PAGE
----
Wednesday, November 07, 2012

Wishin' and Hopin'

One thing I've noticed about Mitt Romney and Barrack Obama during the last two months has been their desperate attempts to seem like 'regular guys'. Both have been dropping their 'gs' and talkin' about folks and bucks, rather than people and dollars.

Obama has been thinkin' and hopin', whilst Romney has complained about folks bein'  tired of payin' nearly four bucks for a gallon of gas.

What is it that makes a multi-millionaire and an aloof academic start adopting the speech patterns of a truck driver? Is it a cultural meme in the American psyche that associates a patrician accent with ancient forces of oppression? It didn't seem to do FDR any harm:

But could any American politician get away with an accent like Roosevelt's today? I doubt it. One of the last politicians to speak with a distinct New England accent - Edward Kennedy - has been mercilessly lampooned through the figure of Mayor Quimby in the Simpsons.

In England, perhaps the most powerful linguistic meme goes back to 1066, when the William of Normandy defeated King Harold and French became the language of the ruling class for nearly three centuries, whilst English went underground.

600 years on, people still employ French phrases like "Plus ça change, plus c'est la même chose" if they wanted to convey erudition and authority. Conversely, plain English stands for honesty and directness. Winston Churchill's famous "Blood, sweat and tears" speech was almost entirely Anglo-Saxon in origin.

I suspect that similar forces have been at work in the Presidential election, with both candidates trying to out-normal each other by adopting the speech patterns of a mid-western everyman.

I was particularly impressed by Mitt Romney, who was a genuinely charismatic figure. Unlike Ronald Reagan, who died his hair black, Romney used the 'Just For Men' approach, carefully allowing a little grey at the sideburns to give the illusion of a natural colour. It was a useful metaphor for Romney's policies which seemed to change hue a little too often.

I'd like to think that Romney was rumbled for having no coherent policies, but I think the result was ultimately more about the changing demographic make-up of America. Romney was a 1984 candidate. The USA has changed and cheesy, handsome WASPs can no longer rely on empty rhetoric and a bottomless pit of corporate donors to guarantee victory.

I can only assume that the Republicans will now do a lot of soul-searching and, if they have any sense, find a Hispanic candidate to upset the apple cart in 2016. Instead of folks and talkin', the meme will look further south.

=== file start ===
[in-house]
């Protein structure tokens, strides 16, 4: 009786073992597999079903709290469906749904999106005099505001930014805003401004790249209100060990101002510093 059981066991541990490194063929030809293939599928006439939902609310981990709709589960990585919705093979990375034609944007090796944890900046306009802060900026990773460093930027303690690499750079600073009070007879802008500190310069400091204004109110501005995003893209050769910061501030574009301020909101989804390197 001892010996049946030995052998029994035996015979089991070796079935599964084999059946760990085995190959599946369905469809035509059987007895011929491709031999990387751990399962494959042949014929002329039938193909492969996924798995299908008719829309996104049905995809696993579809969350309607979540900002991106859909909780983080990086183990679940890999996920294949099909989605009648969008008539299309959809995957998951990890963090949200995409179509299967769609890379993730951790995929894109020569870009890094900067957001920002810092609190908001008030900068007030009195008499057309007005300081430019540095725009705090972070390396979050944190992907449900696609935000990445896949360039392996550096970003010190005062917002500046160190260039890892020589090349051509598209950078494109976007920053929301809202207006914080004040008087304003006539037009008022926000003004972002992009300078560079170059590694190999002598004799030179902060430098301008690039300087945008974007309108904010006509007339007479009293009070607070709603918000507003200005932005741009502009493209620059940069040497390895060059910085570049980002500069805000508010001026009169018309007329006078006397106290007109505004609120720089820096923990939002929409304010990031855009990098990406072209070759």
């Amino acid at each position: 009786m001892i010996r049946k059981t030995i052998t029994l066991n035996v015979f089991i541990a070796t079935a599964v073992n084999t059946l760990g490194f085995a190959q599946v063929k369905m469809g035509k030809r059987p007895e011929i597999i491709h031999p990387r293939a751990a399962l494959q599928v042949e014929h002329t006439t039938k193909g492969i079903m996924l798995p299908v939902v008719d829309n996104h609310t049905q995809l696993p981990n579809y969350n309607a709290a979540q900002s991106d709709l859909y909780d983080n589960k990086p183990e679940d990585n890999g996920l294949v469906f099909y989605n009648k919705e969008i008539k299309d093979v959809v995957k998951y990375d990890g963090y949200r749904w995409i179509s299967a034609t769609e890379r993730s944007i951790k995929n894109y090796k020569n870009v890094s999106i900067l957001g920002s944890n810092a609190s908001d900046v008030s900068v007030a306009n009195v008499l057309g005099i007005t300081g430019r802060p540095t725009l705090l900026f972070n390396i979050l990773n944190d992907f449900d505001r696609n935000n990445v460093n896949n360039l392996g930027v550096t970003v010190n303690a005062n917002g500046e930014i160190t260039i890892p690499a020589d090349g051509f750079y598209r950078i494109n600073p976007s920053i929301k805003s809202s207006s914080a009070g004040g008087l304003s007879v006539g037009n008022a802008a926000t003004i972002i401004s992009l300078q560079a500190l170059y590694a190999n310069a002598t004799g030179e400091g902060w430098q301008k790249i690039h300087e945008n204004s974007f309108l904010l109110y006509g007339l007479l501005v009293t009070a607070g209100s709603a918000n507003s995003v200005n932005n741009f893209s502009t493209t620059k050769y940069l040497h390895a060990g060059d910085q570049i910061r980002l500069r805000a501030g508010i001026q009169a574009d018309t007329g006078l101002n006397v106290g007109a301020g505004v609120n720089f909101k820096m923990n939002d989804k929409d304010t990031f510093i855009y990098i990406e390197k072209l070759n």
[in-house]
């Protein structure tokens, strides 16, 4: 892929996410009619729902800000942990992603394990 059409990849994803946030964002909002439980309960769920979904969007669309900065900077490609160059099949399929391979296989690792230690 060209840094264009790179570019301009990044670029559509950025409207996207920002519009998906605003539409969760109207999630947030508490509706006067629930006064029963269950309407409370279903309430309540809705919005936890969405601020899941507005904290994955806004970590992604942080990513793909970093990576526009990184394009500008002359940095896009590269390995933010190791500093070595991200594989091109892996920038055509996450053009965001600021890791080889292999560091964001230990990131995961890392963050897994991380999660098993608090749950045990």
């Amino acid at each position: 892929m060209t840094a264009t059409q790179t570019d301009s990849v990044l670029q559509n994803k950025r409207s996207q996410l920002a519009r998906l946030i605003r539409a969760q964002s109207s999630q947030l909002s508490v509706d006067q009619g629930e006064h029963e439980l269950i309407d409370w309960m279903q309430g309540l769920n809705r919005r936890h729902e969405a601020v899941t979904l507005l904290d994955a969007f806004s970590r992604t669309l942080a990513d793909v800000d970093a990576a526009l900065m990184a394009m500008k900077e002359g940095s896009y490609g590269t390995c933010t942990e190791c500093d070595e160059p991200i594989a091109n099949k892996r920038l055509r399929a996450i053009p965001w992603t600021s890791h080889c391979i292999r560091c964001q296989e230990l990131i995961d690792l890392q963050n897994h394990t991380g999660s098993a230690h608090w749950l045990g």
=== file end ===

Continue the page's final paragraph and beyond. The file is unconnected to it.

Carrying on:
In the meantime, I was relieved to see that in Barack Obama's victory speech, he was once again hoping. So am I. Good luck, Mr President.


sukipoet said...

most interesting observations, monsieur. bon nuit.

Steerforth said...

Bonne chance, Suki ;)

David said...

Wasn't Tony Blair notorious for (among other things) a kind of put-on "Estuary" accent?

Steerforth said...

His accent was a bit of a hybrid of posh Newcastle, RP and Estuary glottal stops (but minus the hideous nasal twang).

Now that I've thought about the subject a little more, some Labour leaders used to do the same thing as American presidential candidates. Harold Wilson definitely sounded more northern when he addressed the TUC.

I also hear lots of middle class men use glottal stops and use "mate" when they want to seem more approachable.

Sadly, when I heard my voice played back on a radio interview, I sounded like someone from the 1940s.

David said...

I seem to remember reading that Wilson's pipe was also a bit of an affectation.

Nothing wrong with sounding like a refugee from the 1940s - at least people can tell what you're saying.

Anonymous said...

Whar happened to the huntin', shootin' and fishin' types? They certainly weren't truck (or lorry) drivers.

Steerforth said...

Ah, very good point. Now I did read something about this years ago - I wish I could remember it properly - but the gist was that class accents are a relatively modern phenomenon and that a 16th century London aristocrat would have sounded a bit like Del Boy (experts have arrived at this conclusion because some contemporary documents were spelled more phonetically).

But the point about Romney and Obama is that they consciously changed their accents just for the duration of the campaign.

I shouldn't have said 'truck driver', as millions of people from all sorts of backgrounds in Britan and the US say 'in' rather than 'ing'.